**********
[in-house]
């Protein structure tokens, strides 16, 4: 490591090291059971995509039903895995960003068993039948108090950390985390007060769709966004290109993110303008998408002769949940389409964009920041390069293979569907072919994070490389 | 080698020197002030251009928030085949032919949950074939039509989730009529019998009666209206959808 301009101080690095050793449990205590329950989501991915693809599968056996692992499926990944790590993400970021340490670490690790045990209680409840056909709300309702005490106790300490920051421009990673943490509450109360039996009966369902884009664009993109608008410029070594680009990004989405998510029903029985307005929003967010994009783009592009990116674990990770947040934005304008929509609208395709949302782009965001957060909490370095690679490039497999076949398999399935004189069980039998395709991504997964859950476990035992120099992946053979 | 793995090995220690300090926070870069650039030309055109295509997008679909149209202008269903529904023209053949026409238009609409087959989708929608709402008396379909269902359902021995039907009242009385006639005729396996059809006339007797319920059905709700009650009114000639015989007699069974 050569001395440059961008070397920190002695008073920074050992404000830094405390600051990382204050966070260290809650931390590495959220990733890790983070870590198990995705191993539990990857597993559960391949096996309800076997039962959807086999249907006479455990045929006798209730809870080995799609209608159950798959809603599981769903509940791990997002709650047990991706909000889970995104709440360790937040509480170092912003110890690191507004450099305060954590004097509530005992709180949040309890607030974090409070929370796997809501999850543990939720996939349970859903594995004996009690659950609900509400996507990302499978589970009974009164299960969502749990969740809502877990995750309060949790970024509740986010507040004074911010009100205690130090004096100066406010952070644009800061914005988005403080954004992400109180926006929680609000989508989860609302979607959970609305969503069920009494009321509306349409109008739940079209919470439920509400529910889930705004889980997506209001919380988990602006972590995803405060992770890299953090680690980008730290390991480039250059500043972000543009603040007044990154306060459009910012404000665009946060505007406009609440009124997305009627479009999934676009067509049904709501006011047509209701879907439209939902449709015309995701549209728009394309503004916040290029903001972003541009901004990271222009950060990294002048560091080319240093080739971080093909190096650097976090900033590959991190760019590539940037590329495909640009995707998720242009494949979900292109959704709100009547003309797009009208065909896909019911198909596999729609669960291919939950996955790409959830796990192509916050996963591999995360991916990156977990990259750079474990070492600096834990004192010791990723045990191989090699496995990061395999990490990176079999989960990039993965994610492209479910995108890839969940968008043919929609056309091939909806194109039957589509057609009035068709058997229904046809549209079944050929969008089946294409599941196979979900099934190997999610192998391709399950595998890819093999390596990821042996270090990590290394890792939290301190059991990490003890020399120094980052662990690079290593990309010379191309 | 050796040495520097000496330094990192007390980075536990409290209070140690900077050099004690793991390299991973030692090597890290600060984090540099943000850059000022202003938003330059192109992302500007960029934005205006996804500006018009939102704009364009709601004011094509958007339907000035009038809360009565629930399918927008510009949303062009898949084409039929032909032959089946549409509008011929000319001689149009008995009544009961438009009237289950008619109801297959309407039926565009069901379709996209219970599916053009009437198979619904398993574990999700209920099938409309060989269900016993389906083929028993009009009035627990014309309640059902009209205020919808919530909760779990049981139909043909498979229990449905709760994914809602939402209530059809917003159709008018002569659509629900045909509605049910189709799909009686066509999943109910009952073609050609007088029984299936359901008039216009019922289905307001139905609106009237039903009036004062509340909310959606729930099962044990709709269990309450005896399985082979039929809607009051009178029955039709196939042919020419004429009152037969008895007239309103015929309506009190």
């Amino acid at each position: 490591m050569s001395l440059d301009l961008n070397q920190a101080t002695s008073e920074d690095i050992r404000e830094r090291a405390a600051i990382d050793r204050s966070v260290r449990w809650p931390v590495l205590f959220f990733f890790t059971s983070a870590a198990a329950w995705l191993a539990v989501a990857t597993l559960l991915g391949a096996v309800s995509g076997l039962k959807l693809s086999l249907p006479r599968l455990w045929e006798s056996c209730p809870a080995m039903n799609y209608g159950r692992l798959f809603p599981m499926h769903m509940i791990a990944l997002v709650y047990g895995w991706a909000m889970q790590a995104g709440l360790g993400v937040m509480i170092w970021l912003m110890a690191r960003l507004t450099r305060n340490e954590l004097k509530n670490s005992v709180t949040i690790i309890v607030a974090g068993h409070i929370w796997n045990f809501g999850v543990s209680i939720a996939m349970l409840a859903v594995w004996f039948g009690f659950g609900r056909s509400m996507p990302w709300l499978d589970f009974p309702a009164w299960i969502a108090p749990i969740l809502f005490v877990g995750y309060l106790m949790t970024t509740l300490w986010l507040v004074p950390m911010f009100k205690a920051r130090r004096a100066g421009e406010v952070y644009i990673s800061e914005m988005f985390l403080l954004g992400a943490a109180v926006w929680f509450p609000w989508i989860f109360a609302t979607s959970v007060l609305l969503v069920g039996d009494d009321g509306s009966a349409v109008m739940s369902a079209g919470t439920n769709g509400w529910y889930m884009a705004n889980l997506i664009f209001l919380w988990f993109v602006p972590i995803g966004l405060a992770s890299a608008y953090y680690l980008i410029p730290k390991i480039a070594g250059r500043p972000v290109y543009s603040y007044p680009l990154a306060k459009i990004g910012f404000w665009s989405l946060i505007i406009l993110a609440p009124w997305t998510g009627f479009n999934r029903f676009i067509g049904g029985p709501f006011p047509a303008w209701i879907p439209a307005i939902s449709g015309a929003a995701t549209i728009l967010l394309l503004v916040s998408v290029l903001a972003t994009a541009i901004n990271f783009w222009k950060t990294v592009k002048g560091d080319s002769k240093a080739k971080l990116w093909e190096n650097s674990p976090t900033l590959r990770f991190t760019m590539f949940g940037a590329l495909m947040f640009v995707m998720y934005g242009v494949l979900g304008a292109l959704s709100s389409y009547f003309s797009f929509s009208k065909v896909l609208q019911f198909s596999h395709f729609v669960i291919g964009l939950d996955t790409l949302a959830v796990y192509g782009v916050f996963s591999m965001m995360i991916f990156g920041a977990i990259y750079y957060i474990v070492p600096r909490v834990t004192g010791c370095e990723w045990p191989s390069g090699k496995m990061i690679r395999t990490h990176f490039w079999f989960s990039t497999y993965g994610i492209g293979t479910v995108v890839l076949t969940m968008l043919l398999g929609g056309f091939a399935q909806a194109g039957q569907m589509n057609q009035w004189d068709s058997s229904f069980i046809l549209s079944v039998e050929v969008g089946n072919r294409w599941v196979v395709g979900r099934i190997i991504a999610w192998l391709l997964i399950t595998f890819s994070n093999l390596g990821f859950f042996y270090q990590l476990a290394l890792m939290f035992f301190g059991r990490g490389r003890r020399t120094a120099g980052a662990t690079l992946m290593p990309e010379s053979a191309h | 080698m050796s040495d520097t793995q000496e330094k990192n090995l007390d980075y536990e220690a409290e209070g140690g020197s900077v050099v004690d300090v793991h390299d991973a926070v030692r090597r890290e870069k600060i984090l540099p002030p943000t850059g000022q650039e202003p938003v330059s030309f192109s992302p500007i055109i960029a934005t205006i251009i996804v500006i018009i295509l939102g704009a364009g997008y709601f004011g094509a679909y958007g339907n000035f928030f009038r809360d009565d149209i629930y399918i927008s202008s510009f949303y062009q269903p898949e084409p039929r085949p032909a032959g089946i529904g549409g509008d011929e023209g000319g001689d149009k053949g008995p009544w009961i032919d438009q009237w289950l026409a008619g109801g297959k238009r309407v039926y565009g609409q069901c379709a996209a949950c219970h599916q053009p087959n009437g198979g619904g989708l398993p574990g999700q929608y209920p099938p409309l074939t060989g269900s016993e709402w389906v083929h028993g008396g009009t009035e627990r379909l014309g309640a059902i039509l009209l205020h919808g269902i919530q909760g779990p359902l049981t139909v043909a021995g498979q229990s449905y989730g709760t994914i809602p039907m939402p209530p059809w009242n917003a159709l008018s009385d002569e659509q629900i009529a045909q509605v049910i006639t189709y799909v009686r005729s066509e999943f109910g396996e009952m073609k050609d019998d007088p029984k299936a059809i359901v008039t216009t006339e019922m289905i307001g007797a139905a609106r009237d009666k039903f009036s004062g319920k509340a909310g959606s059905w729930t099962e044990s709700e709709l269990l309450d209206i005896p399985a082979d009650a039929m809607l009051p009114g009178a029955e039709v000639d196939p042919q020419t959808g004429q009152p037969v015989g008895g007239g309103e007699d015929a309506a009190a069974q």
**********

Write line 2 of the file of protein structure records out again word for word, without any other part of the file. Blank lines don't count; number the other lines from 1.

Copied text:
């Protein structure tokens, strides 16, 4: 490591090291059971995509039903895995960003068993039948108090950390985390007060769709966004290109993110303008998408002769949940389409964009920041390069293979569907072919994070490389 | 080698020197002030251009928030085949032919949950074939039509989730009529019998009666209206959808 301009101080690095050793449990205590329950989501991915693809599968056996692992499926990944790590993400970021340490670490690790045990209680409840056909709300309702005490106790300490920051421009990673943490509450109360039996009966369902884009664009993109608008410029070594680009990004989405998510029903029985307005929003967010994009783009592009990116674990990770947040934005304008929509609208395709949302782009965001957060909490370095690679490039497999076949398999399935004189069980039998395709991504997964859950476990035992120099992946053979 | 793995090995220690300090926070870069650039030309055109295509997008679909149209202008269903529904023209053949026409238009609409087959989708929608709402008396379909269902359902021995039907009242009385006639005729396996059809006339007797319920059905709700009650009114000639015989007699069974 050569001395440059961008070397920190002695008073920074050992404000830094405390600051990382204050966070260290809650931390590495959220990733890790983070870590198990995705191993539990990857597993559960391949096996309800076997039962959807086999249907006479455990045929006798209730809870080995799609209608159950798959809603599981769903509940791990997002709650047990991706909000889970995104709440360790937040509480170092912003110890690191507004450099305060954590004097509530005992709180949040309890607030974090409070929370796997809501999850543990939720996939349970859903594995004996009690659950609900509400996507990302499978589970009974009164299960969502749990969740809502877990995750309060949790970024509740986010507040004074911010009100205690130090004096100066406010952070644009800061914005988005403080954004992400109180926006929680609000989508989860609302979607959970609305969503069920009494009321509306349409109008739940079209919470439920509400529910889930705004889980997506209001919380988990602006972590995803405060992770890299953090680690980008730290390991480039250059500043972000543009603040007044990154306060459009910012404000665009946060505007406009609440009124997305009627479009999934676009067509049904709501006011047509209701879907439209939902449709015309995701549209728009394309503004916040290029903001972003541009901004990271222009950060990294002048560091080319240093080739971080093909190096650097976090900033590959991190760019590539940037590329495909640009995707998720242009494949979900292109959704709100009547003309797009009208065909896909019911198909596999729609669960291919939950996955790409959830796990192509916050996963591999995360991916990156977990990259750079474990070492600096834990004192010791990723045990191989090699496995990061395999990490990176079999989960990039993965994610492209479910995108890839969940968008043919929609056309091939909806194109039957589509057609009035068709058997229904046809549209079944050929969008089946294409599941196979979900099934190997999610192998391709399950595998890819093999390596990821042996270090990590290394890792939290301190059991990490003890020399120094980052662990690079290593990309010379191309 | 050796040495520097000496330094990192007390980075536990409290209070140690900077050099004690793991390299991973030692090597890290600060984090540099943000850059000022202003938003330059192109992302500007960029934005205006996804500006018009939102704009364009709601004011094509958007339907000035009038809360009565629930399918927008510009949303062009898949084409039929032909032959089946549409509008011929000319001689149009008995009544009961438009009237289950008619109801297959309407039926565009069901379709996209219970599916053009009437198979619904398993574990999700209920099938409309060989269900016993389906083929028993009009009035627990014309309640059902009209205020919808919530909760779990049981139909043909498979229990449905709760994914809602939402209530059809917003159709008018002569659509629900045909509605049910189709799909009686066509999943109910009952073609050609007088029984299936359901008039216009019922289905307001139905609106009237039903009036004062509340909310959606729930099962044990709709269990309450005896399985082979039929809607009051009178029955039709196939042919020419004429009152037969008895007239309103015929309506009190």